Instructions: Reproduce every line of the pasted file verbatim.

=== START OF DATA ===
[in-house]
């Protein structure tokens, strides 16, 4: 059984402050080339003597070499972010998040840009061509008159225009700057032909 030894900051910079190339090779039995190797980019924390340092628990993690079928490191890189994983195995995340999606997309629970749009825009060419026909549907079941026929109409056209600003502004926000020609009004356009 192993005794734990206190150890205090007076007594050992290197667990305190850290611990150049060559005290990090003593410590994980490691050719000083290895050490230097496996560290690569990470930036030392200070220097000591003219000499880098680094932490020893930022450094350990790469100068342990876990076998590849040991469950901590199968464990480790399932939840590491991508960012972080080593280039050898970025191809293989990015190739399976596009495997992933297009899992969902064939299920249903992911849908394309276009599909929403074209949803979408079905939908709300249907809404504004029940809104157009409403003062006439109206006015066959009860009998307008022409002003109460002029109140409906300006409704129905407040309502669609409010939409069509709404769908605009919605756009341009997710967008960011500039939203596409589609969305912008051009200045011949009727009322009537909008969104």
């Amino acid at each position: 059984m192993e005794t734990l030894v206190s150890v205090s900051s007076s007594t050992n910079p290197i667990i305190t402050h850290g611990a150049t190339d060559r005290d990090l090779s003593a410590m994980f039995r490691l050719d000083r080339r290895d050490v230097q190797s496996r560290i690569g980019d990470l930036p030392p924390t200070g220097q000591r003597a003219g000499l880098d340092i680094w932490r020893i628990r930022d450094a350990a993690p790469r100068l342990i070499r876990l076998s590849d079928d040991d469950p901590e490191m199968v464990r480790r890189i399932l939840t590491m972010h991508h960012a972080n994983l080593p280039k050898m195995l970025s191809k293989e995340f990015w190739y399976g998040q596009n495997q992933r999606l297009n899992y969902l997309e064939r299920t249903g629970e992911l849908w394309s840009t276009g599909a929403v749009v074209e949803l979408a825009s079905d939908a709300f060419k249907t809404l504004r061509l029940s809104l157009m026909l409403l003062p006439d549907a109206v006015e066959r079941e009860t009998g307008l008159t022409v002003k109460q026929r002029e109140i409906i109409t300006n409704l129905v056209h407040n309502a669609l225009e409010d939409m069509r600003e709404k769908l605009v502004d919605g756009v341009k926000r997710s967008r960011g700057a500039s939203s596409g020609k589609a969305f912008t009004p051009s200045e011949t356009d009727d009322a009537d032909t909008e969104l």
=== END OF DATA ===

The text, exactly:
[in-house]
């Protein structure tokens, strides 16, 4: 059984402050080339003597070499972010998040840009061509008159225009700057032909 030894900051910079190339090779039995190797980019924390340092628990993690079928490191890189994983195995995340999606997309629970749009825009060419026909549907079941026929109409056209600003502004926000020609009004356009 192993005794734990206190150890205090007076007594050992290197667990305190850290611990150049060559005290990090003593410590994980490691050719000083290895050490230097496996560290690569990470930036030392200070220097000591003219000499880098680094932490020893930022450094350990790469100068342990876990076998590849040991469950901590199968464990480790399932939840590491991508960012972080080593280039050898970025191809293989990015190739399976596009495997992933297009899992969902064939299920249903992911849908394309276009599909929403074209949803979408079905939908709300249907809404504004029940809104157009409403003062006439109206006015066959009860009998307008022409002003109460002029109140409906300006409704129905407040309502669609409010939409069509709404769908605009919605756009341009997710967008960011500039939203596409589609969305912008051009200045011949009727009322009537909008969104």
């Amino acid at each position: 059984m192993e005794t734990l030894v206190s150890v205090s900051s007076s007594t050992n910079p290197i667990i305190t402050h850290g611990a150049t190339d060559r005290d990090l090779s003593a410590m994980f039995r490691l050719d000083r080339r290895d050490v230097q190797s496996r560290i690569g980019d990470l930036p030392p924390t200070g220097q000591r003597a003219g000499l880098d340092i680094w932490r020893i628990r930022d450094a350990a993690p790469r100068l342990i070499r876990l076998s590849d079928d040991d469950p901590e490191m199968v464990r480790r890189i399932l939840t590491m972010h991508h960012a972080n994983l080593p280039k050898m195995l970025s191809k293989e995340f990015w190739y399976g998040q596009n495997q992933r999606l297009n899992y969902l997309e064939r299920t249903g629970e992911l849908w394309s840009t276009g599909a929403v749009v074209e949803l979408a825009s079905d939908a709300f060419k249907t809404l504004r061509l029940s809104l157009m026909l409403l003062p006439d549907a109206v006015e066959r079941e009860t009998g307008l008159t022409v002003k109460q026929r002029e109140i409906i109409t300006n409704l129905v056209h407040n309502a669609l225009e409010d939409m069509r600003e709404k769908l605009v502004d919605g756009v341009k926000r997710s967008r960011g700057a500039s939203s596409g020609k589609a969305f912008t009004p051009s200045e011949t356009d009727d009322a009537d032909t909008e969104l």